Robin Thede wants Black women to feel seen on ‘A Black Lady Sketch Show’

"I think it's really disgusting how Black women have been treated in comedy over the years," says the show's trailblazing creator.

Robin Thede, Gabrielle Dennis, Ashley Nicole Black and Quinta Brunson land second season for their series, A Black Lady Sketch Show (Credit:Dorothy Hong/HBO)

Robin Thede unveiled her long-awaited HBO series A Black Lady Sketch Show last week and critics agree she’s onto something incredible.

The creator, executive producer, show runner, and star of the series that features an all-star cast of hilarious performers including Gabrielle Dennis, Quinta Brunson, and Ashley Nicole Black sat down with theGrio to discuss her intentions for the show.

Aside from recruiting tons of A-list celebrity guest stars (Angela Bassett, Laverne Cox, Yvonne Orji) for the series co-executive produced by Issa Rae, Robin Thede has provided tons of reasons to tune in. Not only is the show hilarious and thought-provoking, it also represents Black women in ways we haven’t seen before.

5 reasons to watch Robin Thede’s ‘A Black Lady Sketch Show’

I try to really focus on creating work that will make people feel seen and feel important and feel joyful even when we’re doing sketches that are thrillers or horror parodies on A Black Lady Sketch Show, I think there’s always those moments where you’re going to see something and go, ‘She did that for me,’ and that’s what makes me happy,” she says.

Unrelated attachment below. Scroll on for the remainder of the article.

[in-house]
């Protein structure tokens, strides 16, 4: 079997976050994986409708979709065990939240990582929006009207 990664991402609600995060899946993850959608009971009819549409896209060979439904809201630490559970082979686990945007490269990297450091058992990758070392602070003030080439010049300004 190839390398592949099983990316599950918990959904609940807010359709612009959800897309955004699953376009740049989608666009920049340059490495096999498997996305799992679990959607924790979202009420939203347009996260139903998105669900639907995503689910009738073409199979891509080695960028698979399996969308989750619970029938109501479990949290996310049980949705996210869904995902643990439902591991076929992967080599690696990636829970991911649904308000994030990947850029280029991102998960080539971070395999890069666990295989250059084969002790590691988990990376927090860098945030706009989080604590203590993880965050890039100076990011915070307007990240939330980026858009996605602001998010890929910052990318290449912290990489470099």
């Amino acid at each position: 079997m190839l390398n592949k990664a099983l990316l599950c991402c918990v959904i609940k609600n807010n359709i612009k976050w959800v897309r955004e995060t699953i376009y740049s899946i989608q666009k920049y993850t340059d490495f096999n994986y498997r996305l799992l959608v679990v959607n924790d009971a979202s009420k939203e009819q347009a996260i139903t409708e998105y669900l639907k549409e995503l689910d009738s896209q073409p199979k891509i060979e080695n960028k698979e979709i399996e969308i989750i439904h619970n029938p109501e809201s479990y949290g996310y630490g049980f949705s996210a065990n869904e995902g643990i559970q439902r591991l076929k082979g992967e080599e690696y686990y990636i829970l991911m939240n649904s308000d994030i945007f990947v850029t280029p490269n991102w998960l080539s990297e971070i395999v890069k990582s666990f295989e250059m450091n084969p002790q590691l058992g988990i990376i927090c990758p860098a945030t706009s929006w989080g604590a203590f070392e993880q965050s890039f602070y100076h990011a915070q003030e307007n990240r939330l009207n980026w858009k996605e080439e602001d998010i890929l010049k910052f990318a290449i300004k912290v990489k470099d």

Thede’s comedy often centers on social issues and sometimes those jokes aren’t incredibly obvious. The social commentary she offers up makes her work that much more important, but may leave some folks feeling a bit left out of the joke when they don’t grasp the deeper meaning right off the bat.

“When I’m creating sketches and when I’m reading sketches, writing sketches, performing in sketches, the most important thing for me is to invite the audience to come to this party. If that involves educating them on something or if something goes over their heads it’s not my intention. I’m not trying to educate intentionally but sometimes I know that does happen because I will never dumb down jokes because I think an audience is stupid because I don’t think an audience is stupid,” she explains.

“I will say that even if something goes over someone’s head it’s not because they’re dumb and it’s not because they’re not educated enough to understand the joke. It’s just because I’ve brought them into a realm where we’re not normally seen…I’m not trying to write things that are over people’s heads or confuse people but I do think in comedy you have to be more subversive these days in order to not feel like you’re doing something that’s been done before.”

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Representation in the comedy world has been an uphill battle for Black women in the industry and A Black Lady Sketch Show does a lot to move that needle in the right direction.

“I think what’s happening with black women comedy especially right now is so important…It was critical for me in casting this show that we showed size diversity, age diversity, and so many shades of Black women because those doors haven’t traditionally been open,” says Thede.

“I think sometimes in comedy women who are bigger or older or whatever very much get typecast as this kind of like loud, eye-rolling stereotype…I think I’ve always just kind of forged my own path…I definitely have considered what Black women look like as a whole in this industry and I know that for especially darker-skinned women and larger women and older women who who are also Black in this industry, there has absolutely been discrimination and sexism and racism that have kept them from being as great as some of their counterparts,” she continues.  “I think it’s really disgusting how Black women have been treated in comedy over the years.”

A Black Lady Sketch Show airs Fridays at 11pm on HBO.  

Check out the full interview above.